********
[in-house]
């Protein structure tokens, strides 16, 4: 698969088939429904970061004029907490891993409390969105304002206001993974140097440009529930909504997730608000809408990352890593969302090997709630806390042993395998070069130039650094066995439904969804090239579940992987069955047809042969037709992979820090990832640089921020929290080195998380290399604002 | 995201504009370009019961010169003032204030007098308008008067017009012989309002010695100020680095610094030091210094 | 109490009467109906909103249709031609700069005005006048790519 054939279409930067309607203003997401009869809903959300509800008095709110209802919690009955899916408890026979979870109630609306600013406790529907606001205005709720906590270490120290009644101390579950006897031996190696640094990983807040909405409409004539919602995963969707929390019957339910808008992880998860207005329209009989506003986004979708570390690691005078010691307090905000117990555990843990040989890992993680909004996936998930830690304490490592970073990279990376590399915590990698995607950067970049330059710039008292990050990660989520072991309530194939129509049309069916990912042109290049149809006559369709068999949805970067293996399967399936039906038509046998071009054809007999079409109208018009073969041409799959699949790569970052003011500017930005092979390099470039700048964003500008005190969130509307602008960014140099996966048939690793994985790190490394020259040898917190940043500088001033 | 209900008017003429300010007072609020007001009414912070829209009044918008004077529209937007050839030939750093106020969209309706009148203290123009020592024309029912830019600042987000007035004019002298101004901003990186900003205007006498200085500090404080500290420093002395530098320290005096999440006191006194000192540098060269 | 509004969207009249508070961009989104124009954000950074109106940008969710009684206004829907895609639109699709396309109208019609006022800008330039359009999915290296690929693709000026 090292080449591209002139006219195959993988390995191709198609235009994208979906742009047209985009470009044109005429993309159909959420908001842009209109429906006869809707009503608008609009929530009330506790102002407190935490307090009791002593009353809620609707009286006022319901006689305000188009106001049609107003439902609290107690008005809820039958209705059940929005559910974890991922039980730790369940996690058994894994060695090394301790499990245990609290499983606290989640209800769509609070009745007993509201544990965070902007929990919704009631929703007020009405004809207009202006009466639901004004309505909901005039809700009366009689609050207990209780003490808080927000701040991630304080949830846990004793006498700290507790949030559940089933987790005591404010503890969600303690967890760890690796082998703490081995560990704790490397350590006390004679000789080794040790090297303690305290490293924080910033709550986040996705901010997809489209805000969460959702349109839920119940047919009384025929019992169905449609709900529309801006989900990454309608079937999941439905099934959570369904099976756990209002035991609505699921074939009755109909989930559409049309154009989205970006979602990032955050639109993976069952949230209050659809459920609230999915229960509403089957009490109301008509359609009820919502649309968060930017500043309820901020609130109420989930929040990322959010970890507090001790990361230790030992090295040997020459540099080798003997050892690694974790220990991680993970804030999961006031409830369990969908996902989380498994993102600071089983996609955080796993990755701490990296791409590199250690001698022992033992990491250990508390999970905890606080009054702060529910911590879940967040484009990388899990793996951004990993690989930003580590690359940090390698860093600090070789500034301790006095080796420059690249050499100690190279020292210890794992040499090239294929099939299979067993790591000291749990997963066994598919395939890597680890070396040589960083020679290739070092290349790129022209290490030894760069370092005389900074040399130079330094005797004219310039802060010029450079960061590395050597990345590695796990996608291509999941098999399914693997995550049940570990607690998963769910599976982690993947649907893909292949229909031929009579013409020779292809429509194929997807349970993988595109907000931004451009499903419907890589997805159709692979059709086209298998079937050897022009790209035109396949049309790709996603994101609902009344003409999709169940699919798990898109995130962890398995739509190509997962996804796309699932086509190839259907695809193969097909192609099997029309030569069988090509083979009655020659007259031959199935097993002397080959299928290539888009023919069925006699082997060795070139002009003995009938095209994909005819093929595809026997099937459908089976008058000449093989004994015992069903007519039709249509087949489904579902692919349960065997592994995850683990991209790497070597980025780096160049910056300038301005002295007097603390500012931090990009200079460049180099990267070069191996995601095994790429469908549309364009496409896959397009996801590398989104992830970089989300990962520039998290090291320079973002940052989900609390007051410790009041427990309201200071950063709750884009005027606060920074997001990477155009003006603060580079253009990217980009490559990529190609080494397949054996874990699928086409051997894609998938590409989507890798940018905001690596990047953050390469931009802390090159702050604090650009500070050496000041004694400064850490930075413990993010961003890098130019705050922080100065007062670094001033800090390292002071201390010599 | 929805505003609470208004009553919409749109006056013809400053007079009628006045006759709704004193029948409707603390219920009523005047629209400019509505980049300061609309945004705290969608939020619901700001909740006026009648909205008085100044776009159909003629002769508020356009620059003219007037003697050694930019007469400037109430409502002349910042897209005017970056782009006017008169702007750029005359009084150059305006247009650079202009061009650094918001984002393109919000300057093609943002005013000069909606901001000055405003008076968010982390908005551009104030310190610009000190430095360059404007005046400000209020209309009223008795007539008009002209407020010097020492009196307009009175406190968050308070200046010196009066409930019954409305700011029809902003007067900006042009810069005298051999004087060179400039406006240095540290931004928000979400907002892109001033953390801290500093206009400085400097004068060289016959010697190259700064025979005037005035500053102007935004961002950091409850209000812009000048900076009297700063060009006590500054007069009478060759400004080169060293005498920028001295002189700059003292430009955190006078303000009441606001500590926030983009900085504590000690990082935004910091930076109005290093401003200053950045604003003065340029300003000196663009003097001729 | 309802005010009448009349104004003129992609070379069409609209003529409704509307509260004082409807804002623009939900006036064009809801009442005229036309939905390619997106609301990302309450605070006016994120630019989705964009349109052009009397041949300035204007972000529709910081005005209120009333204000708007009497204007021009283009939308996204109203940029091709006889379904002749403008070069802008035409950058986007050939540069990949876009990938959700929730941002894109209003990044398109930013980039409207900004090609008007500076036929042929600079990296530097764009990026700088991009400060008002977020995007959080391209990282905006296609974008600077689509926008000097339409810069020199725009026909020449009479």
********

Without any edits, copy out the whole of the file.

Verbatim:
[in-house]
């Protein structure tokens, strides 16, 4: 698969088939429904970061004029907490891993409390969105304002206001993974140097440009529930909504997730608000809408990352890593969302090997709630806390042993395998070069130039650094066995439904969804090239579940992987069955047809042969037709992979820090990832640089921020929290080195998380290399604002 | 995201504009370009019961010169003032204030007098308008008067017009012989309002010695100020680095610094030091210094 | 109490009467109906909103249709031609700069005005006048790519 054939279409930067309607203003997401009869809903959300509800008095709110209802919690009955899916408890026979979870109630609306600013406790529907606001205005709720906590270490120290009644101390579950006897031996190696640094990983807040909405409409004539919602995963969707929390019957339910808008992880998860207005329209009989506003986004979708570390690691005078010691307090905000117990555990843990040989890992993680909004996936998930830690304490490592970073990279990376590399915590990698995607950067970049330059710039008292990050990660989520072991309530194939129509049309069916990912042109290049149809006559369709068999949805970067293996399967399936039906038509046998071009054809007999079409109208018009073969041409799959699949790569970052003011500017930005092979390099470039700048964003500008005190969130509307602008960014140099996966048939690793994985790190490394020259040898917190940043500088001033 | 209900008017003429300010007072609020007001009414912070829209009044918008004077529209937007050839030939750093106020969209309706009148203290123009020592024309029912830019600042987000007035004019002298101004901003990186900003205007006498200085500090404080500290420093002395530098320290005096999440006191006194000192540098060269 | 509004969207009249508070961009989104124009954000950074109106940008969710009684206004829907895609639109699709396309109208019609006022800008330039359009999915290296690929693709000026 090292080449591209002139006219195959993988390995191709198609235009994208979906742009047209985009470009044109005429993309159909959420908001842009209109429906006869809707009503608008609009929530009330506790102002407190935490307090009791002593009353809620609707009286006022319901006689305000188009106001049609107003439902609290107690008005809820039958209705059940929005559910974890991922039980730790369940996690058994894994060695090394301790499990245990609290499983606290989640209800769509609070009745007993509201544990965070902007929990919704009631929703007020009405004809207009202006009466639901004004309505909901005039809700009366009689609050207990209780003490808080927000701040991630304080949830846990004793006498700290507790949030559940089933987790005591404010503890969600303690967890760890690796082998703490081995560990704790490397350590006390004679000789080794040790090297303690305290490293924080910033709550986040996705901010997809489209805000969460959702349109839920119940047919009384025929019992169905449609709900529309801006989900990454309608079937999941439905099934959570369904099976756990209002035991609505699921074939009755109909989930559409049309154009989205970006979602990032955050639109993976069952949230209050659809459920609230999915229960509403089957009490109301008509359609009820919502649309968060930017500043309820901020609130109420989930929040990322959010970890507090001790990361230790030992090295040997020459540099080798003997050892690694974790220990991680993970804030999961006031409830369990969908996902989380498994993102600071089983996609955080796993990755701490990296791409590199250690001698022992033992990491250990508390999970905890606080009054702060529910911590879940967040484009990388899990793996951004990993690989930003580590690359940090390698860093600090070789500034301790006095080796420059690249050499100690190279020292210890794992040499090239294929099939299979067993790591000291749990997963066994598919395939890597680890070396040589960083020679290739070092290349790129022209290490030894760069370092005389900074040399130079330094005797004219310039802060010029450079960061590395050597990345590695796990996608291509999941098999399914693997995550049940570990607690998963769910599976982690993947649907893909292949229909031929009579013409020779292809429509194929997807349970993988595109907000931004451009499903419907890589997805159709692979059709086209298998079937050897022009790209035109396949049309790709996603994101609902009344003409999709169940699919798990898109995130962890398995739509190509997962996804796309699932086509190839259907695809193969097909192609099997029309030569069988090509083979009655020659007259031959199935097993002397080959299928290539888009023919069925006699082997060795070139002009003995009938095209994909005819093929595809026997099937459908089976008058000449093989004994015992069903007519039709249509087949489904579902692919349960065997592994995850683990991209790497070597980025780096160049910056300038301005002295007097603390500012931090990009200079460049180099990267070069191996995601095994790429469908549309364009496409896959397009996801590398989104992830970089989300990962520039998290090291320079973002940052989900609390007051410790009041427990309201200071950063709750884009005027606060920074997001990477155009003006603060580079253009990217980009490559990529190609080494397949054996874990699928086409051997894609998938590409989507890798940018905001690596990047953050390469931009802390090159702050604090650009500070050496000041004694400064850490930075413990993010961003890098130019705050922080100065007062670094001033800090390292002071201390010599 | 929805505003609470208004009553919409749109006056013809400053007079009628006045006759709704004193029948409707603390219920009523005047629209400019509505980049300061609309945004705290969608939020619901700001909740006026009648909205008085100044776009159909003629002769508020356009620059003219007037003697050694930019007469400037109430409502002349910042897209005017970056782009006017008169702007750029005359009084150059305006247009650079202009061009650094918001984002393109919000300057093609943002005013000069909606901001000055405003008076968010982390908005551009104030310190610009000190430095360059404007005046400000209020209309009223008795007539008009002209407020010097020492009196307009009175406190968050308070200046010196009066409930019954409305700011029809902003007067900006042009810069005298051999004087060179400039406006240095540290931004928000979400907002892109001033953390801290500093206009400085400097004068060289016959010697190259700064025979005037005035500053102007935004961002950091409850209000812009000048900076009297700063060009006590500054007069009478060759400004080169060293005498920028001295002189700059003292430009955190006078303000009441606001500590926030983009900085504590000690990082935004910091930076109005290093401003200053950045604003003065340029300003000196663009003097001729 | 309802005010009448009349104004003129992609070379069409609209003529409704509307509260004082409807804002623009939900006036064009809801009442005229036309939905390619997106609301990302309450605070006016994120630019989705964009349109052009009397041949300035204007972000529709910081005005209120009333204000708007009497204007021009283009939308996204109203940029091709006889379904002749403008070069802008035409950058986007050939540069990949876009990938959700929730941002894109209003990044398109930013980039409207900004090609008007500076036929042929600079990296530097764009990026700088991009400060008002977020995007959080391209990282905006296609974008600077689509926008000097339409810069020199725009026909020449009479």